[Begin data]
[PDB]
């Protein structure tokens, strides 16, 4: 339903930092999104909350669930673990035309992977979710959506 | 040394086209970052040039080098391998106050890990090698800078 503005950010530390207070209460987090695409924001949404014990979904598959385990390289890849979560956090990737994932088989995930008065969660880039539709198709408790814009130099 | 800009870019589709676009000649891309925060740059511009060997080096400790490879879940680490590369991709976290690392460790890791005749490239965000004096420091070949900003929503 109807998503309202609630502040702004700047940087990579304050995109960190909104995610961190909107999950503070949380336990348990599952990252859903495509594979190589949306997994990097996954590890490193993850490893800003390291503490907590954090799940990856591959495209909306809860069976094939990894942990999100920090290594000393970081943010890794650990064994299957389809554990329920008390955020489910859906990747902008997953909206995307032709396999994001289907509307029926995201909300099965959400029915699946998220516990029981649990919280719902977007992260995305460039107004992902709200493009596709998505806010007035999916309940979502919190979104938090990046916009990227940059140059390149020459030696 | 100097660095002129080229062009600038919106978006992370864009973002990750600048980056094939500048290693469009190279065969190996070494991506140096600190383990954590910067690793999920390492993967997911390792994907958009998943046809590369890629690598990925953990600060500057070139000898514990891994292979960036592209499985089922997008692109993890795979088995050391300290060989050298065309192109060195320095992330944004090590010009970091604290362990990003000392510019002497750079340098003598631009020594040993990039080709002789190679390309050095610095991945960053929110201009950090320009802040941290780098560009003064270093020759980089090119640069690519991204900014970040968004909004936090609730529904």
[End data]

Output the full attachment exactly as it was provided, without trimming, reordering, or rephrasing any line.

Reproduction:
[PDB]
């Protein structure tokens, strides 16, 4: 339903930092999104909350669930673990035309992977979710959506 | 040394086209970052040039080098391998106050890990090698800078 503005950010530390207070209460987090695409924001949404014990979904598959385990390289890849979560956090990737994932088989995930008065969660880039539709198709408790814009130099 | 800009870019589709676009000649891309925060740059511009060997080096400790490879879940680490590369991709976290690392460790890791005749490239965000004096420091070949900003929503 109807998503309202609630502040702004700047940087990579304050995109960190909104995610961190909107999950503070949380336990348990599952990252859903495509594979190589949306997994990097996954590890490193993850490893800003390291503490907590954090799940990856591959495209909306809860069976094939990894942990999100920090290594000393970081943010890794650990064994299957389809554990329920008390955020489910859906990747902008997953909206995307032709396999994001289907509307029926995201909300099965959400029915699946998220516990029981649990919280719902977007992260995305460039107004992902709200493009596709998505806010007035999916309940979502919190979104938090990046916009990227940059140059390149020459030696 | 100097660095002129080229062009600038919106978006992370864009973002990750600048980056094939500048290693469009190279065969190996070494991506140096600190383990954590910067690793999920390492993967997911390792994907958009998943046809590369890629690598990925953990600060500057070139000898514990891994292979960036592209499985089922997008692109993890795979088995050391300290060989050298065309192109060195320095992330944004090590010009970091604290362990990003000392510019002497750079340098003598631009020594040993990039080709002789190679390309050095610095991945960053929110201009950090320009802040941290780098560009003064270093020759980089090119640069690519991204900014970040968004909004936090609730529904």